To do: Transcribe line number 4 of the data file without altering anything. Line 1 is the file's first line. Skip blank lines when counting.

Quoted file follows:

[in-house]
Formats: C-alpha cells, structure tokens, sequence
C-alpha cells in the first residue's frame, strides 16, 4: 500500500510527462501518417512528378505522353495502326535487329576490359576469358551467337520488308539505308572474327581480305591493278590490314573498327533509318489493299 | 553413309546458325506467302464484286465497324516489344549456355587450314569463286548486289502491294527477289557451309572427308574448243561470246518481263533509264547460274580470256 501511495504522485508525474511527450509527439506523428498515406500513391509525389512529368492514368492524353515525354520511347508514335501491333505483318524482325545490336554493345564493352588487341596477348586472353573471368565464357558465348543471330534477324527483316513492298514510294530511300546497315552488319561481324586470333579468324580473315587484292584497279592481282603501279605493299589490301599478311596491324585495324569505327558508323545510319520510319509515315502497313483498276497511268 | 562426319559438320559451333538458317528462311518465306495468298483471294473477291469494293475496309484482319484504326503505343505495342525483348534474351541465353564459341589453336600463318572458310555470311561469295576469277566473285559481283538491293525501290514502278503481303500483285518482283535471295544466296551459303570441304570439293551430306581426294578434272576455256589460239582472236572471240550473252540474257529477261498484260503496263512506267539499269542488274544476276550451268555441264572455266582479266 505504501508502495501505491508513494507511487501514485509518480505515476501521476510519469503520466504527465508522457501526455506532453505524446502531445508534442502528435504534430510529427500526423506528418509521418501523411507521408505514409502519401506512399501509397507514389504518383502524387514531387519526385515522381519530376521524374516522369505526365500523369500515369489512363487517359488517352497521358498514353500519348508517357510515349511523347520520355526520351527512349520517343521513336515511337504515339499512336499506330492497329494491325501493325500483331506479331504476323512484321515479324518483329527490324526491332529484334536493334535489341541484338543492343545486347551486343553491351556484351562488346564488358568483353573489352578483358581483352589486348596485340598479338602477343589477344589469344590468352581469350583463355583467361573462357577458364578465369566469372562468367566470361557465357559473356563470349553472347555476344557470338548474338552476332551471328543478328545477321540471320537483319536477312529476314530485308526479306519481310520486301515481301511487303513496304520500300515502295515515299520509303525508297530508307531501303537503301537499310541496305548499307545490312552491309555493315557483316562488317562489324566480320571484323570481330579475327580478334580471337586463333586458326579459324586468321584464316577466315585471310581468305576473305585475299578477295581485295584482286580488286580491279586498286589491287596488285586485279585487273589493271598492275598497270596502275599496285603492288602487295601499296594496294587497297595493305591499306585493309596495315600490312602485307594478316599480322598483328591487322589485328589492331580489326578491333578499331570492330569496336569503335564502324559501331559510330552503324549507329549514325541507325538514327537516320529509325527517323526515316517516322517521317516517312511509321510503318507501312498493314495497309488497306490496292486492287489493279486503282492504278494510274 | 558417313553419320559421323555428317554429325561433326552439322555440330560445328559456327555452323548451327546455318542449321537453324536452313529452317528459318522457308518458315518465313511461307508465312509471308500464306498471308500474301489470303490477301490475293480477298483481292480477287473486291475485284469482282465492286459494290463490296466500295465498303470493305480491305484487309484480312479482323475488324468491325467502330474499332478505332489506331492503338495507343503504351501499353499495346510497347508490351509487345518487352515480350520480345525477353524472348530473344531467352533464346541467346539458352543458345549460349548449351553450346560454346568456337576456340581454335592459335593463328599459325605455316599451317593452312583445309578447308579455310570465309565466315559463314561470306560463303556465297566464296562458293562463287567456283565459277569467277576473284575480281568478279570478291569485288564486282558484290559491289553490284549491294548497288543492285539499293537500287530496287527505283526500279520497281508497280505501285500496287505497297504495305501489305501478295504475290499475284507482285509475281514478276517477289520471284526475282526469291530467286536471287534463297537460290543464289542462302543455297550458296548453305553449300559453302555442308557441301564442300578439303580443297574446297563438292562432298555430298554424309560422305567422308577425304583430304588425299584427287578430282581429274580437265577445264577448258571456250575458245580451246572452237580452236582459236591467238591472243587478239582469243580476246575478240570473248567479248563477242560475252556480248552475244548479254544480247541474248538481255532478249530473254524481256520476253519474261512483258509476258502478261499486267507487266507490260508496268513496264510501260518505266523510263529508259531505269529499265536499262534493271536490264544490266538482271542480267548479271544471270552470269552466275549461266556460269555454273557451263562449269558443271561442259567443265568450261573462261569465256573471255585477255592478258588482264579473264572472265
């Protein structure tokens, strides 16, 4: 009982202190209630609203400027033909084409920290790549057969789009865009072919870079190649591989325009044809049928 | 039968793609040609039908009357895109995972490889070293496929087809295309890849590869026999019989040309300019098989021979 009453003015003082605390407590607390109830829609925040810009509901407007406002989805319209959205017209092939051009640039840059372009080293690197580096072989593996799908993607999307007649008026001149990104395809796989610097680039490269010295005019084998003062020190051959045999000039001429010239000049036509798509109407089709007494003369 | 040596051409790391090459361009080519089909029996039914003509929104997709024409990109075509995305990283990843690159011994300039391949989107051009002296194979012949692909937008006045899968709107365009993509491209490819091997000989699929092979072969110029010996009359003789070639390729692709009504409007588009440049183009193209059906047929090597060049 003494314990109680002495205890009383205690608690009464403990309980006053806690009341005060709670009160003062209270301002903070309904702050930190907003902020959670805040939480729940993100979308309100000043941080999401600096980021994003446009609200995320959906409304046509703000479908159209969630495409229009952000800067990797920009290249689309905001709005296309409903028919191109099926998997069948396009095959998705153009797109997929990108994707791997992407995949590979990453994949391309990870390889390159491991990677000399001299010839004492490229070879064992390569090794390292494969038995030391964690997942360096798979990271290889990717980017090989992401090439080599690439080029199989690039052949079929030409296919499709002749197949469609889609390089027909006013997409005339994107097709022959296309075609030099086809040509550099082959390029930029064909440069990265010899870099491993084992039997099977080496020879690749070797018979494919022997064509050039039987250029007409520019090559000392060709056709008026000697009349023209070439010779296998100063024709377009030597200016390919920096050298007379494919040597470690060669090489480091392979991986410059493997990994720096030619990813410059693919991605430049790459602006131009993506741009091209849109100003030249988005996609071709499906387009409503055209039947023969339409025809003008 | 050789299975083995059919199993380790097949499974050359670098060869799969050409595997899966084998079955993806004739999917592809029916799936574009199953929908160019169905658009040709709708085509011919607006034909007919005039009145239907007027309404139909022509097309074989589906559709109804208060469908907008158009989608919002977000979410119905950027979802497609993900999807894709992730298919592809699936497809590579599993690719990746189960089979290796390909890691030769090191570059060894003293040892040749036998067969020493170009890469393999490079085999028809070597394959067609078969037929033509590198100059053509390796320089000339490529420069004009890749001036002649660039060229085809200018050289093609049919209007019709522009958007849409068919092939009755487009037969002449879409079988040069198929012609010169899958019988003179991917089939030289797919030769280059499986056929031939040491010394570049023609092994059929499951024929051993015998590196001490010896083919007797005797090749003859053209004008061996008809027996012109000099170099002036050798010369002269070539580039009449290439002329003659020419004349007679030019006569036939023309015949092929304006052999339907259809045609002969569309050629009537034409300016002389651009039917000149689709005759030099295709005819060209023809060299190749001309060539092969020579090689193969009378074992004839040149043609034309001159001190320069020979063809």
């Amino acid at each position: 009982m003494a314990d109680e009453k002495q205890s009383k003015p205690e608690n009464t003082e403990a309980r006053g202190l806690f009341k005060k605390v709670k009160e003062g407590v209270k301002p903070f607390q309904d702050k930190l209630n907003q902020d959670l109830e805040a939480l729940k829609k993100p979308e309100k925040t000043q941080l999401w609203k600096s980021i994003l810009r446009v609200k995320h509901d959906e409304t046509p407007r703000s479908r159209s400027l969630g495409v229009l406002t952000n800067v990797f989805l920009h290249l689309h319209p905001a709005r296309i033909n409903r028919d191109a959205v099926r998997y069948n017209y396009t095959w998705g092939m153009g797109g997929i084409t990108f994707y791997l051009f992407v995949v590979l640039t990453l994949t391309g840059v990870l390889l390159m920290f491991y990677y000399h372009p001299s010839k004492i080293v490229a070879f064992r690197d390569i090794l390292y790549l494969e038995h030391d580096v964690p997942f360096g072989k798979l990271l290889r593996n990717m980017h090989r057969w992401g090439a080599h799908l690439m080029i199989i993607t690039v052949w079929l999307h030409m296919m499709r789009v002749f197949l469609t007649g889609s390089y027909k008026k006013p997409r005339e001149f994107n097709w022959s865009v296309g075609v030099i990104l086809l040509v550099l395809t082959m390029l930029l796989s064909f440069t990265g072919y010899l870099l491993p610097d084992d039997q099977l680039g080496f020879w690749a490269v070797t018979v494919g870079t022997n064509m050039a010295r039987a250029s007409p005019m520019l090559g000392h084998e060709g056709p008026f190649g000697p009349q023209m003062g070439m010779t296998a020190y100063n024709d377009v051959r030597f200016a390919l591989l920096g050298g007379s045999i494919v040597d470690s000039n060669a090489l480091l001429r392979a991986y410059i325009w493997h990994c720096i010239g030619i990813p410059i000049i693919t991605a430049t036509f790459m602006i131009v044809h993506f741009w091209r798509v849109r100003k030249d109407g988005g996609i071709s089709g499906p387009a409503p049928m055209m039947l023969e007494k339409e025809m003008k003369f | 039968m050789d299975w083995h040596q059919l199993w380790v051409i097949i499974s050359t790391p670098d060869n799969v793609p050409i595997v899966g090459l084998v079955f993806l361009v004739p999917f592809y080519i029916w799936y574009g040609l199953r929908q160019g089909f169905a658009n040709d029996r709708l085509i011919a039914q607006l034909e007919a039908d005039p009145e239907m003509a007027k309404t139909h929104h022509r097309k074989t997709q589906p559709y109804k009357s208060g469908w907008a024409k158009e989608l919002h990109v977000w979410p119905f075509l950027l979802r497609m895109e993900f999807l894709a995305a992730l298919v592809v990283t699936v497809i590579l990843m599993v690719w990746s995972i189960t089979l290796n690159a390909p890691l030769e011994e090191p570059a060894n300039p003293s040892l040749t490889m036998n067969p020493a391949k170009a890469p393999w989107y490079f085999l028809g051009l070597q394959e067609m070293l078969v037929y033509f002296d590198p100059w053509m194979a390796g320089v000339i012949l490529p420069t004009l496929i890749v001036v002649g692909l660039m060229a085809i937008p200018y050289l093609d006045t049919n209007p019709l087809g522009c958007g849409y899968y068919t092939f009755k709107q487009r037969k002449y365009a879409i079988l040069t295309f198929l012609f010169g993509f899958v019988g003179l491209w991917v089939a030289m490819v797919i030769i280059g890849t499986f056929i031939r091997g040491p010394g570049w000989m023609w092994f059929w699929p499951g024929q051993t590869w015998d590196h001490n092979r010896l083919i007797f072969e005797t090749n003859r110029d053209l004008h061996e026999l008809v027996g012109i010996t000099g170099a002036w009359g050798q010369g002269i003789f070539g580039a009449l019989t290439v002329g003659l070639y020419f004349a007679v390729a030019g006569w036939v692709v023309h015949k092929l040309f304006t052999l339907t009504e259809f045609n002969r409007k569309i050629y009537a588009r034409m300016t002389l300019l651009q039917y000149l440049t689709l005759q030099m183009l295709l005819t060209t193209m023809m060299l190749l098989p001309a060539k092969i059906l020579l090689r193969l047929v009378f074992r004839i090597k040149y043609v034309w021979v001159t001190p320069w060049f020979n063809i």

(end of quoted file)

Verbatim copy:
């Protein structure tokens, strides 16, 4: 009982202190209630609203400027033909084409920290790549057969789009865009072919870079190649591989325009044809049928 | 039968793609040609039908009357895109995972490889070293496929087809295309890849590869026999019989040309300019098989021979 009453003015003082605390407590607390109830829609925040810009509901407007406002989805319209959205017209092939051009640039840059372009080293690197580096072989593996799908993607999307007649008026001149990104395809796989610097680039490269010295005019084998003062020190051959045999000039001429010239000049036509798509109407089709007494003369 | 040596051409790391090459361009080519089909029996039914003509929104997709024409990109075509995305990283990843690159011994300039391949989107051009002296194979012949692909937008006045899968709107365009993509491209490819091997000989699929092979072969110029010996009359003789070639390729692709009504409007588009440049183009193209059906047929090597060049 003494314990109680002495205890009383205690608690009464403990309980006053806690009341005060709670009160003062209270301002903070309904702050930190907003902020959670805040939480729940993100979308309100000043941080999401600096980021994003446009609200995320959906409304046509703000479908159209969630495409229009952000800067990797920009290249689309905001709005296309409903028919191109099926998997069948396009095959998705153009797109997929990108994707791997992407995949590979990453994949391309990870390889390159491991990677000399001299010839004492490229070879064992390569090794390292494969038995030391964690997942360096798979990271290889990717980017090989992401090439080599690439080029199989690039052949079929030409296919499709002749197949469609889609390089027909006013997409005339994107097709022959296309075609030099086809040509550099082959390029930029064909440069990265010899870099491993084992039997099977080496020879690749070797018979494919022997064509050039039987250029007409520019090559000392060709056709008026000697009349023209070439010779296998100063024709377009030597200016390919920096050298007379494919040597470690060669090489480091392979991986410059493997990994720096030619990813410059693919991605430049790459602006131009993506741009091209849109100003030249988005996609071709499906387009409503055209039947023969339409025809003008 | 050789299975083995059919199993380790097949499974050359670098060869799969050409595997899966084998079955993806004739999917592809029916799936574009199953929908160019169905658009040709709708085509011919607006034909007919005039009145239907007027309404139909022509097309074989589906559709109804208060469908907008158009989608919002977000979410119905950027979802497609993900999807894709992730298919592809699936497809590579599993690719990746189960089979290796390909890691030769090191570059060894003293040892040749036998067969020493170009890469393999490079085999028809070597394959067609078969037929033509590198100059053509390796320089000339490529420069004009890749001036002649660039060229085809200018050289093609049919209007019709522009958007849409068919092939009755487009037969002449879409079988040069198929012609010169899958019988003179991917089939030289797919030769280059499986056929031939040491010394570049023609092994059929499951024929051993015998590196001490010896083919007797005797090749003859053209004008061996008809027996012109000099170099002036050798010369002269070539580039009449290439002329003659020419004349007679030019006569036939023309015949092929304006052999339907259809045609002969569309050629009537034409300016002389651009039917000149689709005759030099295709005819060209023809060299190749001309060539092969020579090689193969009378074992004839040149043609034309001159001190320069020979063809």